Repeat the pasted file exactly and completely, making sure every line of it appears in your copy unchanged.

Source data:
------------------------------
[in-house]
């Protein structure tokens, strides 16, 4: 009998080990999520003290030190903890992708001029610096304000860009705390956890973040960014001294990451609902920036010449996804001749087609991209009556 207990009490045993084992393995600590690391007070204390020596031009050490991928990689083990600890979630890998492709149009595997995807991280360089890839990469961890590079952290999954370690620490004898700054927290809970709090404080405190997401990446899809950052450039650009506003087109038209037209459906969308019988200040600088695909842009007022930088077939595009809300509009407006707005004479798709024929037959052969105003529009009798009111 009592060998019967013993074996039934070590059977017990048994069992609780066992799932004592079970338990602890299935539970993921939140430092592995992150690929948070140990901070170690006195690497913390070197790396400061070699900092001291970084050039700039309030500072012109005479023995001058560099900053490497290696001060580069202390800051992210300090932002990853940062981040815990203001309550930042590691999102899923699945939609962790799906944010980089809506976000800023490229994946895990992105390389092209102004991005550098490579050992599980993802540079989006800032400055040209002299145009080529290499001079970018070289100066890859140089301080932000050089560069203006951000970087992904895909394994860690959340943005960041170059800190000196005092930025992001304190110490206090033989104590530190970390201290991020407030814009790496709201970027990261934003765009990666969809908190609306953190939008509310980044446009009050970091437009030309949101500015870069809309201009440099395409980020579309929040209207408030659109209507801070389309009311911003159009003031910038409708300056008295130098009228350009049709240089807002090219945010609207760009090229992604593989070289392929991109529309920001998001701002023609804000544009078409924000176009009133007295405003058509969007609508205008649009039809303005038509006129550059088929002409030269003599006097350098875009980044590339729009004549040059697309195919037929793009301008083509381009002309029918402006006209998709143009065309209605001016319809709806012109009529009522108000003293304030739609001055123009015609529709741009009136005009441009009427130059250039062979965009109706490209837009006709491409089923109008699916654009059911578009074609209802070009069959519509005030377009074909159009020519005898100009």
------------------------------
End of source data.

[in-house]
């Protein structure tokens, strides 16, 4: 009998080990999520003290030190903890992708001029610096304000860009705390956890973040960014001294990451609902920036010449996804001749087609991209009556 207990009490045993084992393995600590690391007070204390020596031009050490991928990689083990600890979630890998492709149009595997995807991280360089890839990469961890590079952290999954370690620490004898700054927290809970709090404080405190997401990446899809950052450039650009506003087109038209037209459906969308019988200040600088695909842009007022930088077939595009809300509009407006707005004479798709024929037959052969105003529009009798009111 009592060998019967013993074996039934070590059977017990048994069992609780066992799932004592079970338990602890299935539970993921939140430092592995992150690929948070140990901070170690006195690497913390070197790396400061070699900092001291970084050039700039309030500072012109005479023995001058560099900053490497290696001060580069202390800051992210300090932002990853940062981040815990203001309550930042590691999102899923699945939609962790799906944010980089809506976000800023490229994946895990992105390389092209102004991005550098490579050992599980993802540079989006800032400055040209002299145009080529290499001079970018070289100066890859140089301080932000050089560069203006951000970087992904895909394994860690959340943005960041170059800190000196005092930025992001304190110490206090033989104590530190970390201290991020407030814009790496709201970027990261934003765009990666969809908190609306953190939008509310980044446009009050970091437009030309949101500015870069809309201009440099395409980020579309929040209207408030659109209507801070389309009311911003159009003031910038409708300056008295130098009228350009049709240089807002090219945010609207760009090229992604593989070289392929991109529309920001998001701002023609804000544009078409924000176009009133007295405003058509969007609508205008649009039809303005038509006129550059088929002409030269003599006097350098875009980044590339729009004549040059697309195919037929793009301008083509381009002309029918402006006209998709143009065309209605001016319809709806012109009529009522108000003293304030739609001055123009015609529709741009009136005009441009009427130059250039062979965009109706490209837009006709491409089923109008699916654009059911578009074609209802070009069959519509005030377009074909159009020519005898100009």